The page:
An unsealed complaint in a lawsuit filed against Meta by 33 states alleges the company is not only aware that children under the age of 13 use its platforms, but has also “coveted and pursued” this demographic for years on Instagram, Engadget reported.
The document, which was first spotted by The New York Times, claims that Meta has long been dishonest about how it handles underage users’ accounts when they’re discovered, often failing to disable them when reported and continuing to harvest their data.
According to Engadget, the newly unsealed complaint, filed on Wednesday, reveals arguments that were previously redacted when attorneys generals from across the US first hit Meta with the lawsuit last month in the California federal court. It alleges that the presence of under-13s is an “open secret” at Meta.
Meta’s global head of safety, Antigone Davis, proposed a requirement for parents to have approval power for downloads for kids under the age of 16.
Mashable reported Meta loves to decry that it does its best to protect children on its platform. After all, kids under 13 can’t even sign up for Instagram or Facebook because of the Children’s Online Privacy Protection Act of 1998 – but that doesn’t actually stop most kids from signing up because lying online is a classic American pastime.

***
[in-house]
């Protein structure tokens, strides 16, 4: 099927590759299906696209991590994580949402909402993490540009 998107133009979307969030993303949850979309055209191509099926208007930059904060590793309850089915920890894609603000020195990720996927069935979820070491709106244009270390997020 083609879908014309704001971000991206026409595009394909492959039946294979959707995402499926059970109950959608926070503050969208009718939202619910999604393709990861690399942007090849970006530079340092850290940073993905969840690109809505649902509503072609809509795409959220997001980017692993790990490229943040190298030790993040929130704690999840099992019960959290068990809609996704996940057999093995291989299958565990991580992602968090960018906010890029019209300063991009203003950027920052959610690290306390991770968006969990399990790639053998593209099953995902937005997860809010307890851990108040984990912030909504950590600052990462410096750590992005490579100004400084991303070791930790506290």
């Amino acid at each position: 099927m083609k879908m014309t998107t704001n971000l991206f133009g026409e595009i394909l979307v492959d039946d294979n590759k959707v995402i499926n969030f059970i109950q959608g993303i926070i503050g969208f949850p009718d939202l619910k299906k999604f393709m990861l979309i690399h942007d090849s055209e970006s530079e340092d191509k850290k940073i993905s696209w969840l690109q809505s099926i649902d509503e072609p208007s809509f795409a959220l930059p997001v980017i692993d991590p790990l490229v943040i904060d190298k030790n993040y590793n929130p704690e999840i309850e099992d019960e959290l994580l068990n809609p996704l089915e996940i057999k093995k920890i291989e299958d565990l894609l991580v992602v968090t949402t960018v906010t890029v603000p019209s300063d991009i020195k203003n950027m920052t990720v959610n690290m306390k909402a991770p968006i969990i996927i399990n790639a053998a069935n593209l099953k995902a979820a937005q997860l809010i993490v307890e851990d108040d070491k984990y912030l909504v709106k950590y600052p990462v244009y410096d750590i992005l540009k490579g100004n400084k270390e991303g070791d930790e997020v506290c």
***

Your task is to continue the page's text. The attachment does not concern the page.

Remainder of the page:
And we know that Meta knows this, Mashable reported. Meta CEO Mark Zuckerberg said at a congressional hearing in March 2021 that “there is clearly a large number of people under the age of 13 who would want to use a service like Instagram.” This is part of the reason the platform has considered creating Instagram Youth.
Meta told Mashable in an emailed statement that Instagram doesn’t allow users under the age of 13 to use the app and that it has “measures in place to remove these accounts when we identify them.”
PCMag reported that Meta has received 1.1 million reports of users under the age of 13 using Instagram since 2019; however, the company has opted to disable only a small fraction of those accounts, according to The New York Times.
A newly unsealed legal complaint brought against the company by the attorneys of 33 states shows that not only did Meta not delete the accounts, but the company, “routinely continued to collect” the children’s personal information, including their email addresses and phone numbers, without their parent’s permission, a violation of federal children’s privacy laws.
The complaint was filed last month in the US District Court for the Northern District of California by California, Colorado, and 31 other states.
In a statement Saturday to the New York Times, Meta says the complaint “mischaracterizes our work using selective quotes and cherry-picked documents.”
In my opinion, this is really bad news for Meta. It seems to me that allowing children to use Meta’s platforms – without the knowledge of the children’s parents – is not a good look for a company that should have known better.